June 30, 2022
If your child has been referred to a pediatric dentist to reverse a tied tongue, it’s normal to have several questions, but there’s no reason to worry. Roughly 5% to 10% of infants are diagnosed with tongue-tie, a condition that is caused by a short or tight band of tissue that limits normal tongue movements. A frenectomy is a simple, minimally invasive procedure that frees the tongue to ensure proper growth and development. Here’s what you can expect to have 100% confidence about the decision you are making for your child.
When is a Frenectomy Necessary?
Limited movements of the tongue can affect your baby’s ability to latch properly when breastfeeding, which can lead to issues with their growth and development. Without any intervention, speech complications and other problems can arise as they grow. Tongue-tie can cause a variety of symptoms, including:
- Difficulty latching for breastfeeding
- Breastfeeding for extended periods
- Inability to stick tongue out
- Unable to touch the roof of the mouth with their tongue
- Difficulty moving the tongue around the mouth
- V-shaped notch at the tip of the tongue.
Preparing for a Frenectomy
If you suspect your child has a tied tongue, your first step is to schedule a consultation with their pediatric dentist. They’ll examine their mouth to diagnose the condition and recommend a personalized treatment, which may include a frenectomy.
During a Frenectomy
A topical numbing agent may be applied to the tissue to ensure your child’s comfort, but it isn’t always necessary thanks to advancements in dentistry. A soft tissue laser eliminates the need for a scalpel for a less invasive procedure, with fewer risks of complications. You can expect the procedure to take less than 30 minutes. A highly concentrated beam of light energy is used to cut the band of tissue to free the tongue. The laser will cauterize and sterilize the area to reduce the risks of bleeding and infections.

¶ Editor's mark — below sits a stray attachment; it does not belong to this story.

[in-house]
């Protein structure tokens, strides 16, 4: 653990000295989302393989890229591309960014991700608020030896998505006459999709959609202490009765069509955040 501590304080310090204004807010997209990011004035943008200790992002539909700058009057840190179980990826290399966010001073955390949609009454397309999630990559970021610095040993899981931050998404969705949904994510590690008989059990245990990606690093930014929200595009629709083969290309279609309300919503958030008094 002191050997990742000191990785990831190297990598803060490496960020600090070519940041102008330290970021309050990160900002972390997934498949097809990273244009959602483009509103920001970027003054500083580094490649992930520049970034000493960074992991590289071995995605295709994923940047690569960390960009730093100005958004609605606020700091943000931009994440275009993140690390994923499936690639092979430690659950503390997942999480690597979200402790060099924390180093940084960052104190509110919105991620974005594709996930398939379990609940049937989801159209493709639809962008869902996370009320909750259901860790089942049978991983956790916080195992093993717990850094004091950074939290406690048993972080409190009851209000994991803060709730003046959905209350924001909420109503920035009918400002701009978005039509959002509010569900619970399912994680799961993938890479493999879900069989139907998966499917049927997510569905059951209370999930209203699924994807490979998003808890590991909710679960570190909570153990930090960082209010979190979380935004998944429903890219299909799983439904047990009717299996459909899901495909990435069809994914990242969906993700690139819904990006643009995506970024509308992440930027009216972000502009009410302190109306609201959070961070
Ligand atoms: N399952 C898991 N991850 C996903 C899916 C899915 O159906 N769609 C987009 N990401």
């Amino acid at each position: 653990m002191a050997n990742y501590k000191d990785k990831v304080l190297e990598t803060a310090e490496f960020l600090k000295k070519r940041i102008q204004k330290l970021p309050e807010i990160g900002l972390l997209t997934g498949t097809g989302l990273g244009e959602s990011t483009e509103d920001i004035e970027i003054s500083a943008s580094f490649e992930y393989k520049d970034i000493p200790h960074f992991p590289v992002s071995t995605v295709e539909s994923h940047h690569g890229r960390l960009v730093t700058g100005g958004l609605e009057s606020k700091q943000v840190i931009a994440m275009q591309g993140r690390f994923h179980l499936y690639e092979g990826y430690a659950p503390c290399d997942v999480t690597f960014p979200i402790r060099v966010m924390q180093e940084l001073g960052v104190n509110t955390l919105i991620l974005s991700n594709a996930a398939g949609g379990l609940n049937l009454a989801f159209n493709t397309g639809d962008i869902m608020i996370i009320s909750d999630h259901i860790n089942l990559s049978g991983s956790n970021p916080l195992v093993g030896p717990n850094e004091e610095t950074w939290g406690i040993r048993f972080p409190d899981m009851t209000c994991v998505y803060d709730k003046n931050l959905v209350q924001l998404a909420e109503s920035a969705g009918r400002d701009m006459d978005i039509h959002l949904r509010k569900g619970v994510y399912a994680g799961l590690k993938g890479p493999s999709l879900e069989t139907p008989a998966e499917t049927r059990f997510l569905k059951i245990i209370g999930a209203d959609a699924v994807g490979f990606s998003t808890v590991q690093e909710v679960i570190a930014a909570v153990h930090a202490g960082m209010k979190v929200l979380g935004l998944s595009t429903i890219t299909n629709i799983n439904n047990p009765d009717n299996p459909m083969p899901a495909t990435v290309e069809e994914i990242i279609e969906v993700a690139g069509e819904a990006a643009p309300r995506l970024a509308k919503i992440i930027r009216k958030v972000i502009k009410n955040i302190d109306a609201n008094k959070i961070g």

Recovering from a Frenectomy
Your infant can nurse or feed immediately after the procedure, and any discomfort will subside in 24 to 48 hours. You can give your child an OTC pain reliever suitable for their age to keep them comfortable. If any bleeding occurs after the procedure, apply gentle pressure to control it. It is normal for the tissue to appear yellow or white, which doesn’t indicate an infection. The area will begin to scar after about 3 to 4 days, and their mouth will be healed completely after 1 to 2 weeks.
Rest assured, your pediatric dentist will explain everything and address any concerns to ease your apprehensions. With a quick snip of the tissue, you can promote your child’s development and quality of life.
About Dr. Golnaz Goodarzi
Dr. Golnaz is a board-certified pediatric dentist. She earned her dental degree from the University of Connecticut School of Dental Medicine before continuing her education in pediatric dentistry. As a member of the American Academy of Pediatrics Dentistry and the American Board of Pediatric Dentistry, she has the qualifications you can trust. Contact our office today to request a consultation.
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